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Canadian Journal of Public Health

, Volume 98, Supplement 1, pp S54–S61 | Cite as

Neighbourhood, Family and Health Care

  • Leslie L. RoosEmail author
  • Randy Walld
Article
  • 1 Downloads

Abstract

Objective

The effects of family and place on health outcomes may be seriously misestimated by standard analytic techniques. The information-rich settings in several Canadian provinces can provide appropriate designs to minimize biases resulting from omitted variables and measurement error. This paper compares siblings with children living in the same neighbourhood (but not in the same family) in terms of health care utilization and health care costs. A complete history of residential mobility since birth permits an estimate of the effects of exposure to different environments.

Methods

Registry data from a Manitoba cohort born between 1978 and 1985 and continuously resident in the province generated a large sample of same-sex siblings and neighbours (N= 18,280). Administrative information on physician billings, hospital inpatient stays, and costs provided data on utilization between ages 12 and 17.

Results

Large effects on the outcome variables were associated with being in the same family (correlations up to 0.50), whereas the correlations representing upper limits on neighbourhood effects were usually small. These neighbourhood correlations typically shrank slightly after adjustment for family effects. Higher neighbour correlations with utilization (particularly ambulatory visits) occurred in rural Manitoba and probably reflect variation in access to care. Higher correlations are associated with relatively small neighbourhoods and with families remaining in the neighbourhood for at least 17 years.

Discussion

Although specific variables taken from administrative data are only marginally predictive, our results emphasize the importance of “family” in affecting health care utilization in Manitoba. The minimal effects of neighbourhood differ from those found by investigators generally using weaker designs and emphasizing the significance of neighbourhood.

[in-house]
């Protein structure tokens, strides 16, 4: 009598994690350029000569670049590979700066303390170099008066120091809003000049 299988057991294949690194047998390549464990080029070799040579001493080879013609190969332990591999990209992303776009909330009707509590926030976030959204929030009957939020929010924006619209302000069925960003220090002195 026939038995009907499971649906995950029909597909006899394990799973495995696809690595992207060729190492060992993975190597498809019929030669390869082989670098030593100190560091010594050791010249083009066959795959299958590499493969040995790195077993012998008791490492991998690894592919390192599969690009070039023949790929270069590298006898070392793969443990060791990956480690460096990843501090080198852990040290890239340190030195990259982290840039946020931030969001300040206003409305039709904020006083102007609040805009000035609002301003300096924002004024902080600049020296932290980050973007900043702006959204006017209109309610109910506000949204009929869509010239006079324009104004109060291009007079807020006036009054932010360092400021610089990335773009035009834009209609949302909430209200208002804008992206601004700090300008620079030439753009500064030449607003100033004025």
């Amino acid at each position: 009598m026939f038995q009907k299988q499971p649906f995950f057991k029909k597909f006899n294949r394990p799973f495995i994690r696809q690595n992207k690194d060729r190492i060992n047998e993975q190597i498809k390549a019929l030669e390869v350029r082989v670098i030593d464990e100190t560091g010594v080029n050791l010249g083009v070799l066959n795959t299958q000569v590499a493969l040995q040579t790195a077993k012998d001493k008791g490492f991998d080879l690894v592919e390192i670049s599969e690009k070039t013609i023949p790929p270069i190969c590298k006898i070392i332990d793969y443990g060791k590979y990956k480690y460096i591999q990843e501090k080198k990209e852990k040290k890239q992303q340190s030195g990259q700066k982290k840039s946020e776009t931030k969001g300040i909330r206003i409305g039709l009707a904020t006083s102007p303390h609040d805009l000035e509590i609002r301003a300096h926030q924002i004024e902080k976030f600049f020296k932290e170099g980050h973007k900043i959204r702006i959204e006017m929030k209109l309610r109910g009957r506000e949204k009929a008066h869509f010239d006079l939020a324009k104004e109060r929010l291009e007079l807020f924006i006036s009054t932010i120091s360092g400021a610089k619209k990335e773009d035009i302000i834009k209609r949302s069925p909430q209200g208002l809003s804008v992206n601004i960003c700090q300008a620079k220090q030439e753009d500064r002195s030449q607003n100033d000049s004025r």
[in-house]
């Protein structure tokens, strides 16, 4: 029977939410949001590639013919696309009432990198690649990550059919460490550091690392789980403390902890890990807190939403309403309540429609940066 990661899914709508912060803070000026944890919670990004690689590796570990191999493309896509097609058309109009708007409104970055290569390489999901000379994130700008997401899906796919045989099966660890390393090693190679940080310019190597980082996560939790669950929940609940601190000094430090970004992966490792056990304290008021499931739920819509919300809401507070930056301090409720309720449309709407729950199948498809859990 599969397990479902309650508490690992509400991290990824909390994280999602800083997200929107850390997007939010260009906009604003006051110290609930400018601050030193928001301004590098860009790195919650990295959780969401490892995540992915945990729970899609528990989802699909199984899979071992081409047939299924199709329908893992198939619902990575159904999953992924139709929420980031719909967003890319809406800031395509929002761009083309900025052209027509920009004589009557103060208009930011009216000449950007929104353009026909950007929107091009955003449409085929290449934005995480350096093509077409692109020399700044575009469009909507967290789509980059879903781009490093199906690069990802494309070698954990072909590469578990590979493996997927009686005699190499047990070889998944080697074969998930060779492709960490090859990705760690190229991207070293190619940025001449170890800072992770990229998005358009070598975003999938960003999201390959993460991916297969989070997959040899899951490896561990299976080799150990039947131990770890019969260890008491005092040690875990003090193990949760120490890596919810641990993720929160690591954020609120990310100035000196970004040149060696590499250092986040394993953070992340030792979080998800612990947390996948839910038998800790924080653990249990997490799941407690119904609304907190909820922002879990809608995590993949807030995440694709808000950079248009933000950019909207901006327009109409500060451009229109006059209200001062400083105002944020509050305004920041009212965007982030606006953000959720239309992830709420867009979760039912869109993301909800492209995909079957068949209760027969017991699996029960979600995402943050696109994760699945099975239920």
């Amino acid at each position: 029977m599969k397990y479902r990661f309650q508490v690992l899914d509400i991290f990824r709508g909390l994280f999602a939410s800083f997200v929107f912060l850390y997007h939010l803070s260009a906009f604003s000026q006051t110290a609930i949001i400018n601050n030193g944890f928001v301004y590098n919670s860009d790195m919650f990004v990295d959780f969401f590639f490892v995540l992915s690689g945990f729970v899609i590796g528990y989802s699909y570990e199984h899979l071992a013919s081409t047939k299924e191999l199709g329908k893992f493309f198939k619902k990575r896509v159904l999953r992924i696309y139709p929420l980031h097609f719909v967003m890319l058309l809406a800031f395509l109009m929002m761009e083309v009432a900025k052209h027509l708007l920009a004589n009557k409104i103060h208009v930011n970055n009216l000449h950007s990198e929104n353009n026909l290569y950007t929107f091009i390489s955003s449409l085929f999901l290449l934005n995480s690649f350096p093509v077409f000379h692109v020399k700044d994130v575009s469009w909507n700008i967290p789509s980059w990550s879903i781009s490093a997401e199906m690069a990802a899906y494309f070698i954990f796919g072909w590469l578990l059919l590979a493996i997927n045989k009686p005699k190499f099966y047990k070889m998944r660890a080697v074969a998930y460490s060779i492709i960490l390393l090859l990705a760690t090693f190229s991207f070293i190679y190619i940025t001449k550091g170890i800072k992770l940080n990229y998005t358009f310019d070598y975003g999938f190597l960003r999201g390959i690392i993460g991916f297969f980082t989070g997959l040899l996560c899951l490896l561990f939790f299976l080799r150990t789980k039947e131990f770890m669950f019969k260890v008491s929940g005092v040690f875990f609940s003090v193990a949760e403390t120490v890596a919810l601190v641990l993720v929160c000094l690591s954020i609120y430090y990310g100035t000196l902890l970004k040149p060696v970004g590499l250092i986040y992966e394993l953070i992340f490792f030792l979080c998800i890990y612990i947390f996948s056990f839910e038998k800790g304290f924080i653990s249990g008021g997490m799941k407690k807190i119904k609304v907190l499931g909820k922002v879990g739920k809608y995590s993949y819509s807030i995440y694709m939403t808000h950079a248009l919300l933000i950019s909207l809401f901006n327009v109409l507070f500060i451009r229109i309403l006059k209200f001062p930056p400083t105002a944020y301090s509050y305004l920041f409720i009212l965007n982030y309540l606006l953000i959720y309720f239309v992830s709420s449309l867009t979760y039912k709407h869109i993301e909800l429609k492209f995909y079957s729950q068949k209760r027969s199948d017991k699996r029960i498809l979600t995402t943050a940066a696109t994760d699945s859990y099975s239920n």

MeSH terms

Health services research siblings family characteristics health care costs environment 

Résumé

Objectif

L’influence de la famille et du lieu sur les résultats sanitaires peut être gravement mésestimée par les techniques d’analyse ordinaires. Les milieux riches en information qui existent dans plusieurs provinces canadiennes peuvent présenter des modèles d’étude appropriés lorsqu’on veut réduire les biais dus à l’omission de variables et aux erreurs de mesure. Dans cet article, nous comparons des frères et sœurs avec des enfants vivant dans le même quartier (mais pas dans la même famille) du point de vue de leur utilisation des soins de santé et des coûts des soins de santé reçus. En ayant les antécédents complets de la mobilité résidentielle depuis la naissance, il est possible d’estimer les effets de l’exposition à différents milieux.

Méthode

Nous avons utilisé les données du registre manitobain pour une cohorte née entre 1978 et 1985 et ayant continuellement résidé dans la province pour produire un vaste échantillon de frères et sœurs et de voisins du même sexe (N= 18 280). Des données administratives sur les factures de médecins, les hospitalisations et les coûts ont permis de calculer les taux d’utilisation des services de santé par les enfants de 12 à 17 ans.

Résultats

D’importants effets étaient associés au fait d’appartenir à la même famille (corrélations avec les variables de résultat pouvant aller jusqu’à 0,50), tandis que les corrélations importantes (aux limites supérieures) pour l’influence du quartier étaient faibles dans l’ensemble. Ces corrélations relatives au quartier diminuaient en général légèrement lorsqu’on tenait compte des effets familiaux. Des corrélations plus fortes entre le quartier et l’utilisation des services de santé (en particulier les visites sur pied) ont été observées dans les régions rurales du Manitoba; elles traduisent probablement des écarts dans l’accès aux soins. Les corrélations les plus fortes sont associées aux quartiers relativement petits et aux familles ayant habité le quartier pendant au moins 17 ans.

Analyse

Les variables particulières tirées des données administratives n’ont qu’une valeur prédictive marginale, mais nos résultats soulignent l’important effet de la « famille » sur l’utilisation des soins de santé au Manitoba. Les effets minimes du quartier diffèrent de ceux trouvés par les chercheurs qui utilisent en général des modèles d’étude plus faibles et qui mettent l’accent sur l’importance du quartier.

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Copyright information

© The Canadian Public Health Association 2007

Authors and Affiliations

  1. 1.Manitoba Centre for Health Policy, Department of Community Health Sciences, Faculty of MedicineUniversity of ManitobaWinnipegCanada

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